US-Iran: What's Next in This Conflict?

With Iran's “tit for tat” policy in attacking the American military bases in Iraq after the assassination of Major General Gassem Soliemani, the commander of Iran’s Quds force, it seems that both Iran and the U.S. have entered a de-escalation phase. For Tehran, this limited conventional military action was necessary and justified as a show of its national strength and unity. It also legitimised the nation's regional policy, as Iran’s regional allies expected such an action to be deemed necessary in response to Trump’s bullying policy. For Washington, it was clear from the beginning that Iran couldn’t afford to not respond to such an act of terror, the elimination of a national hero, who was perceived by Iranians as the guarantor of the country’s security. 

Therefore, the Trump administration is satisfied with the current degree of the conflict from a regional and domestic perspective. Regionally, further escalation could undoubtedly concern Washington’s regional allies, especially Saudi Arabia, the UAE and Israel, as Tehran has overtly stressed that it would target any country if its territory is used for hostile actions against Iran. Domestically, Trump’s action is gradually bringing about new challenges from his opponents, who argue that his unnecessarily hostile action against Iran could put the US on the verge of another war in the Middle East. This issue, especially on the eve of Trump’s impeachment trial in the Senate, has become more significant, given that the Trump administration’s claim regarding the alleged “immanency of the threat” is in serious doubt.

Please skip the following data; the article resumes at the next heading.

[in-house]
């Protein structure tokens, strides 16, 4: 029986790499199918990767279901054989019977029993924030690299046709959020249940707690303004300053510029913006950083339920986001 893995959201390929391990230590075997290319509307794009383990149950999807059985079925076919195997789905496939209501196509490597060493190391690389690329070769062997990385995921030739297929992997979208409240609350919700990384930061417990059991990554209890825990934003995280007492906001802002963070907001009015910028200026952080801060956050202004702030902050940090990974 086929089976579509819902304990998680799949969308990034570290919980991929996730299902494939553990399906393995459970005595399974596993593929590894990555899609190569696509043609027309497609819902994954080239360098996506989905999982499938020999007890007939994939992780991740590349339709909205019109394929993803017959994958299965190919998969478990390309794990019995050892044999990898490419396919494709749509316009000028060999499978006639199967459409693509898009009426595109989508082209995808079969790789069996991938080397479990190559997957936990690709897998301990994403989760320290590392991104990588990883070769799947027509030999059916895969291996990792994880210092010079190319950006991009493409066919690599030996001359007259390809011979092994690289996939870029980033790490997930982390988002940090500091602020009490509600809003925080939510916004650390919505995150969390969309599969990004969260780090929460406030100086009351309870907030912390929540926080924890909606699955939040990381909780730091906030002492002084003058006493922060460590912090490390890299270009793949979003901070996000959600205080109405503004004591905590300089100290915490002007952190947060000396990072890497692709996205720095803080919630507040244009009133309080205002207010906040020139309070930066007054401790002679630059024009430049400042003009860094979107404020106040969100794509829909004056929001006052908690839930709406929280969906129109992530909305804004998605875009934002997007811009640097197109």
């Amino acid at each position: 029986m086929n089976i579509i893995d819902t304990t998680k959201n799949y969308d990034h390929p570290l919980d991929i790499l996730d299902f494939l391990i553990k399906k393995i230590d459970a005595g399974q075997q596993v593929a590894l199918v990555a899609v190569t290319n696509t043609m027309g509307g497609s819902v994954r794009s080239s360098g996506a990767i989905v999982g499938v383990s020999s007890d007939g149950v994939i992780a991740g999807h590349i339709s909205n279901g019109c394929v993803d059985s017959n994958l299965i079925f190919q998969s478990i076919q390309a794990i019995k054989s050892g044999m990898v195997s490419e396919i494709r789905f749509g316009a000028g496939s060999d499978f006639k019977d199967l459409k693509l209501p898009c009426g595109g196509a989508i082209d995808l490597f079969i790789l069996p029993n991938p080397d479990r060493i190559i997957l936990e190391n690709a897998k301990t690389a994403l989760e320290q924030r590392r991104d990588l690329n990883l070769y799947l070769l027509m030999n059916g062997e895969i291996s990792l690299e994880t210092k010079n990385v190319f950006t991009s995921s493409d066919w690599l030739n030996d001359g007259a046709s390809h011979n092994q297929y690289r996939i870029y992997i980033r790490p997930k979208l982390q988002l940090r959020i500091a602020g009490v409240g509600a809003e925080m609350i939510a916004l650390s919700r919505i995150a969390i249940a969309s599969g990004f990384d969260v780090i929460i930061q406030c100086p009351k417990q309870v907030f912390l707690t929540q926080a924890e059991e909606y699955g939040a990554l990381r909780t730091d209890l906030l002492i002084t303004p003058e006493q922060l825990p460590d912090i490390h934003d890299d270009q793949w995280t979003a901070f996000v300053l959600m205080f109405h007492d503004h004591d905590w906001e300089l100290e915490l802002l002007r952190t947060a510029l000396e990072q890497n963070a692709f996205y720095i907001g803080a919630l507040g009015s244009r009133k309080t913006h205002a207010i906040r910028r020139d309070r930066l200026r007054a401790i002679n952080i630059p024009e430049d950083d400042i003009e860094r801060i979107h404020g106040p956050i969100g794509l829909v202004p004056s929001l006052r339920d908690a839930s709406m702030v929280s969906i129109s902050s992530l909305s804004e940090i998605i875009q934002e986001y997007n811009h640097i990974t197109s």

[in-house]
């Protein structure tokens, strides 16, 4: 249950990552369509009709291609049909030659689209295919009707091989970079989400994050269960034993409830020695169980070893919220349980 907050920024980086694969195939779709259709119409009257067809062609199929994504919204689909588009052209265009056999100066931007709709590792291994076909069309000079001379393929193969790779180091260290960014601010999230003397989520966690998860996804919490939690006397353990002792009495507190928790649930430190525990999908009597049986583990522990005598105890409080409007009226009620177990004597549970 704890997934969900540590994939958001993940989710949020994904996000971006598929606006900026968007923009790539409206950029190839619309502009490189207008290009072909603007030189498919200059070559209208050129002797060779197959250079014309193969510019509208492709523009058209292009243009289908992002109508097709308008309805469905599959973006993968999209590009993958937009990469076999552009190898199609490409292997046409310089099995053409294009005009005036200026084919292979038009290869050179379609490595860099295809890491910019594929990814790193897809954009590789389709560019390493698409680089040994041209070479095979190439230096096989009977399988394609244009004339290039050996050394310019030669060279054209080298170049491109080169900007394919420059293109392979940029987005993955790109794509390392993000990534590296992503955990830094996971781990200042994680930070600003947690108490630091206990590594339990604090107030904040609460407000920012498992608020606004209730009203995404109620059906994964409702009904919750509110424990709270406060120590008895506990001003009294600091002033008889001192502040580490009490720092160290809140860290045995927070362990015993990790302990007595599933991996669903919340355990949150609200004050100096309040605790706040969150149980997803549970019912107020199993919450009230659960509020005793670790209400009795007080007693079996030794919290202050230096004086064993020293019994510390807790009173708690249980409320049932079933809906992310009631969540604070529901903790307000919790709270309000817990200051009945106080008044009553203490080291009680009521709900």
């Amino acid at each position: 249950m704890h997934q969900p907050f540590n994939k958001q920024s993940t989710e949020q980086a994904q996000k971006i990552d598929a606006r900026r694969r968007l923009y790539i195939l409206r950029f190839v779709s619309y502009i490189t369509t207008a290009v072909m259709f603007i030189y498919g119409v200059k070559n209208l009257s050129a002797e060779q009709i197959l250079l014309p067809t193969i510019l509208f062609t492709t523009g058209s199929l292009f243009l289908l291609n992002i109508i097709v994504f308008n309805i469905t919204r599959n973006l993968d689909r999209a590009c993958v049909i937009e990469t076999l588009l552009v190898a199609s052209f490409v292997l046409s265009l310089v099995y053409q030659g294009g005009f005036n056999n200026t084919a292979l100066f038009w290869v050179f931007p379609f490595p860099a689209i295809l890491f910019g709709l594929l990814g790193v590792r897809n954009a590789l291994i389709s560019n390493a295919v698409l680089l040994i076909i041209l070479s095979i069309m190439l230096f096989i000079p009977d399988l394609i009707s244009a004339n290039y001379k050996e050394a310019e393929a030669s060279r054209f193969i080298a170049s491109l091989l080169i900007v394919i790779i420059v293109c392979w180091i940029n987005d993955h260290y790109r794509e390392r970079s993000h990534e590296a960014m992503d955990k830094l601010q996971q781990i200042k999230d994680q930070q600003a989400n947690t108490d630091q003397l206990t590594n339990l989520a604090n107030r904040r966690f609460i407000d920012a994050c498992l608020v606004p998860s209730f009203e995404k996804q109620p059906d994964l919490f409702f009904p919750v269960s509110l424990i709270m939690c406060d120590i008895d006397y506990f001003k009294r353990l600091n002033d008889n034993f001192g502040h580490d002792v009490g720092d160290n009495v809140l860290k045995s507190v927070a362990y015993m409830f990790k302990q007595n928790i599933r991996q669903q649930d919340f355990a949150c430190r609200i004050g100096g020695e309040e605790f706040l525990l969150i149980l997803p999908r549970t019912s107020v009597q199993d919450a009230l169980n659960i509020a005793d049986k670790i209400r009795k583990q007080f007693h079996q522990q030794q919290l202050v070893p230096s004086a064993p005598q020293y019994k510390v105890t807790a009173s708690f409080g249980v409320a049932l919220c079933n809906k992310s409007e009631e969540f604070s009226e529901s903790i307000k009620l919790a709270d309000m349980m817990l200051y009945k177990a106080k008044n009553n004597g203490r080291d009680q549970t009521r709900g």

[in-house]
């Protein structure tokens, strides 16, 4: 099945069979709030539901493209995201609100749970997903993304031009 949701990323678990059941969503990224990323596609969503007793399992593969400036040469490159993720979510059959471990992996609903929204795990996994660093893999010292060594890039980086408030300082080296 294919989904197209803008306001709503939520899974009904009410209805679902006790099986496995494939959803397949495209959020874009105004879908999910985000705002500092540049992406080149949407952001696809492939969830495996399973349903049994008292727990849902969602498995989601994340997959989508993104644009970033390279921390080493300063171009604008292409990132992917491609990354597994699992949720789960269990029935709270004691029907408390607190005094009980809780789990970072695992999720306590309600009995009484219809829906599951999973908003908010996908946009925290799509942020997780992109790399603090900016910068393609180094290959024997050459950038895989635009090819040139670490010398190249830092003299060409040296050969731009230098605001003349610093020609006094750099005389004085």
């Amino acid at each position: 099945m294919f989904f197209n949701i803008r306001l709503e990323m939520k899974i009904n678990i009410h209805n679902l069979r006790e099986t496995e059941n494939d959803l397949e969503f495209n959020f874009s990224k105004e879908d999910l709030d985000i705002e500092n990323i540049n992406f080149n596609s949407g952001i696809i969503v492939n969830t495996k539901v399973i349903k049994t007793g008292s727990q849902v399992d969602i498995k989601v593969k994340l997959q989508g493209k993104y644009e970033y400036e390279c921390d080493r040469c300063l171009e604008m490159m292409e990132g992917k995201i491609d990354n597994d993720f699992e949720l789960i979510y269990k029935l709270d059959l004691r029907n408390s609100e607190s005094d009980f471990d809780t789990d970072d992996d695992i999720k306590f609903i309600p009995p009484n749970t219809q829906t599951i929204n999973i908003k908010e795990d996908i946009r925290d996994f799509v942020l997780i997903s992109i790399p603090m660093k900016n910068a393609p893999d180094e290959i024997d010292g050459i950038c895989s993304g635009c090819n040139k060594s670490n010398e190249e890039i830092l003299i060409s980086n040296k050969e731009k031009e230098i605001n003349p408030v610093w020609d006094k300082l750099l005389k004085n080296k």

As regards to the implications for the region, the fact is that any escalation will put the Middle East on the verge of an unwanted war. The only reason that these days, different countries such as Iran, Russia, China, Saudi Arabia, etc., are talking about the necessity of regional cooperation is that all of them are afraid of instability and increased tensions for their own individual reasons. At the top, Iran will lose if instability spreads in the region. For this reason, Iran and Russia are proposing new initiatives on collective security cooperation in the Persian Gulf. Concurrently, one should understand the strategic logic of Iran’s regional policy, which is defusing and pre-empting the spread of threats inside its national borders.

The Hybrid Twenties: How US-Iran Confrontation Is Changing the Balance of Power in the Middle East and in the World
Dmitry Suslov
Strategically, the very first crisis of the 2020s has clearly demonstrated the essence of a new stage in the development of world disorder: the complete absence of rules, blurring the line between the state of war and peace.
Expert Opinions